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Which Tubes Are For You?

How’s everybody doing? This month I’ve chosen to further investigate how tubes can affect your overall tone, and how they’ll ultimately play a big part in sculpting your own personal style of playing. If you’re the type that takes music seriously, you’ll most likely aspire to make music with your own inimitable signature on it. The idea here is to look at every angle and peek into every nook and cranny where tone is shaped.

This entire process can take quite a bit of time, given all the variables involved. My goal is to make your task easier, so you don’t have to spend years hunting down your dream tones. Since wonderful tones can come from anywhere in the signal chain—beginning with your fingers exciting the strings into an electronic signal, to the whole array of components it travels through, to the sound radiating from the amp’s speakers—there’s a lot to look at on the way!

The main reason why we guitarists love tubes so much is that they have a big influence on just how we touch our instruments and why. The touch factor involves the amplifier in a critical way, since it is indeed an instrument in its own right. The way you play it is just as important as the way you play an electric guitar—they’re two halves of the same whole, if you will.

A couple of summers back, Björn Juhl (of BJF Electronics, Sweden) and I, along with a couple of close friends, had a rather long and absorbing conversation concerning pedals, amplifiers and guitars. This discussion was focused largely on just how these things affected the creation of a player’s personal style. As most everyone knows, “BJ” makes some of the greatest amplifiers around, and his Mad Professor CS-40 and MP101 models are highly sought-after weaponry for anyone’s tonal arsenal. His knowledge about amplifiers and pedals is staggering.

Our discussion ran to the topic of Paul Kossoff’s own distinctive tone and style. Soon enough we were on the computer digging up YouTube videos of both live and studio clips of early Free songs. Björn pointed out to us that Kossoff would literally (as he put it) “jump for sustain!” I had to admit what I saw was no lie—you could actually see Kossoff jumping as he did that famous heavy vibrato on his Les Paul Sunburst. This is where “BJ” spelled out the whole string of factors that made Kossoff’s sound so unique.

He told us that the Marshall Bass amplifier Kossoff often used had to have fresh tubes installed in it, because if they were old, the tone would be very mid-rangy and have a lot less bandwidth. As a tube ages, the high frequencies are lost first, followed by the low bass frequencies. Then, as these frequencies diminish, the distortion of the tubes actually increases. What you end up with is a Marshall amp that distorts right from the onset of turning up the volume knob (on a non-master volume model). If you’ve ever turned up an old vintage Marshall that has fresh tubes installed in it, you know that the sound is really bright and spanky at lower volumes—it will not distort from the get-go like it will with older tubes. Paul Kossoff generally played with his amp turned up to the halfway mark (or slightly higher). He created his unique sound by using cleaner amp settings and a heavier gauge of string. This combination kept the amplifier “singing” when he applied that heavy finger vibrato.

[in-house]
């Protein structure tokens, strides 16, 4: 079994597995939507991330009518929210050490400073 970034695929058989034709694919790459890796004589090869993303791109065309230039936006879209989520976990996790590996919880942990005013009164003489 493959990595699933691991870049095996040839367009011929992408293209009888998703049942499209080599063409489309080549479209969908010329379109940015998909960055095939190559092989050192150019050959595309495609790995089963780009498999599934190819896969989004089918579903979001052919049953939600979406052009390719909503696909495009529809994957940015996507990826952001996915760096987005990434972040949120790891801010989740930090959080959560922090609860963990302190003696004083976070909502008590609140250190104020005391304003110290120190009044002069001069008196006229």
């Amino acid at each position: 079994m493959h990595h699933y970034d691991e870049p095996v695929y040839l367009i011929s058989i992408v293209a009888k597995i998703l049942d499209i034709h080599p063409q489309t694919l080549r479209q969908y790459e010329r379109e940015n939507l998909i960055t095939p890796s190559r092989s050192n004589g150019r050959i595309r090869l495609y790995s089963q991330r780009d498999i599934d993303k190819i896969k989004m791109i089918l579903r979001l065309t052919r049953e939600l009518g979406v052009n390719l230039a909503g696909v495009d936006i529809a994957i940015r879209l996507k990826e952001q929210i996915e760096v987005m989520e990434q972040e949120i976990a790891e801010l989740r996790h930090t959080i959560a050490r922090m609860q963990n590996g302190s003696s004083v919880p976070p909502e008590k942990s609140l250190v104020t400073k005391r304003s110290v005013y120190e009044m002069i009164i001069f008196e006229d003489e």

It has been said that Jeff Beck still has an old Marshall head that has tubes permanently rusted right in their sockets… must be a great sounding amplifier, if he hasn’t bothered to mess with it. I have to wonder if he still fires it up on occasion.

Modern tubes will not last nearly as long as the famous old vintage ones—it’s not even close! I’ve seen old Marshalls that still have their original tubes, and they sound fabulous right now. The point is that many classic rock songs were recorded with old, worn tubes still sitting in the amps. A lot of the time these amps were not even serviced, because they sounded great to those who played them. The particular brand of amplifier isn’t a complication, because any tube amp will sound and react in a similar fashion when the tubes are worn. You might consider locating some old preamp tubes to simulate that old sound, if you’re looking for that type of vibe. However, I recommend that you do not use really worn-out output tubes to obtain these sounds. This is simply because old power tubes can cause damage to an amplifier if you let them go too far.

Try to obtain some “ANOS” (Almost New Old Stock) preamp tubes. You can find them for reasonable prices on eBay, or through various tube-supply houses online. Keep in mind that you can experiment with the tube’s position, but remember to double check a schematic or tube chart for compatibility in your amp’s circuit. Once you gain some knowledge, you can start substituting tubes of various types. Have fun, and see you next time.


Dean Farley
is the chief designer of "Snake Oil Brand Strings" (sobstrings.net) and has had a profound influence on the trends in the strings of today.